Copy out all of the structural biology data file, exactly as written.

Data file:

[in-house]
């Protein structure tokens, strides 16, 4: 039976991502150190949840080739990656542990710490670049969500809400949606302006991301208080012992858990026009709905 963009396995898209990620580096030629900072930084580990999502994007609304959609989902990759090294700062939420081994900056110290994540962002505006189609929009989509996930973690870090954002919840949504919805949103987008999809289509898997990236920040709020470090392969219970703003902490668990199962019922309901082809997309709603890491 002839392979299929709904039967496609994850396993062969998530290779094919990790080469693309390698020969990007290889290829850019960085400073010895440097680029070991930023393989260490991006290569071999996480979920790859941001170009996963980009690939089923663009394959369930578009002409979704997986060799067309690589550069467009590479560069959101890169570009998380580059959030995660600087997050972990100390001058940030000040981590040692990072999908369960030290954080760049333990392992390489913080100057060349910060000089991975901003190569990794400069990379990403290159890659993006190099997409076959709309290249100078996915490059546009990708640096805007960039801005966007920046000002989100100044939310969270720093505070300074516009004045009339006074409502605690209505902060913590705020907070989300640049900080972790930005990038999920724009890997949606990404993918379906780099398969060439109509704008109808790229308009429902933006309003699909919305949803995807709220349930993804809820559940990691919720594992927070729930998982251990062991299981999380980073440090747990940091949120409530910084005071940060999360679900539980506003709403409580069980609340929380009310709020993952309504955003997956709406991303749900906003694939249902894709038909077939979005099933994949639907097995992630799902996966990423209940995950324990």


[in-house]
């Protein structure tokens, strides 16, 4: 039976991502150190949840080739990656542990710490670049969500809400949606302006991301208080012992858990026009709905 963009396995898209990620580096030629900072930084580990999502994007609304959609989902990759090294700062939420081994900056110290994540962002505006189609929009989509996930973690870090954002919840949504919805949103987008999809289509898997990236920040709020470090392969219970703003902490668990199962019922309901082809997309709603890491 002839392979299929709904039967496609994850396993062969998530290779094919990790080469693309390698020969990007290889290829850019960085400073010895440097680029070991930023393989260490991006290569071999996480979920790859941001170009996963980009690939089923663009394959369930578009002409979704997986060799067309690589550069467009590479560069959101890169570009998380580059959030995660600087997050972990100390001058940030000040981590040692990072999908369960030290954080760049333990392992390489913080100057060349910060000089991975901003190569990794400069990379990403290159890659993006190099997409076959709309290249100078996915490059546009990708640096805007960039801005966007920046000002989100100044939310969270720093505070300074516009004045009339006074409502605690209505902060913590705020907070989300640049900080972790930005990038999920724009890997949606990404993918379906780099398969060439109509704008109808790229308009429902933006309003699909919305949803995807709220349930993804809820559940990691919720594992927070729930998982251990062991299981999380980073440090747990940091949120409530910084005071940060999360679900539980506003709403409580069980609340929380009310709020993952309504955003997956709406991303749900906003694939249902894709038909077939979005099933994949639907097995992630799902996966990423209940995950324990």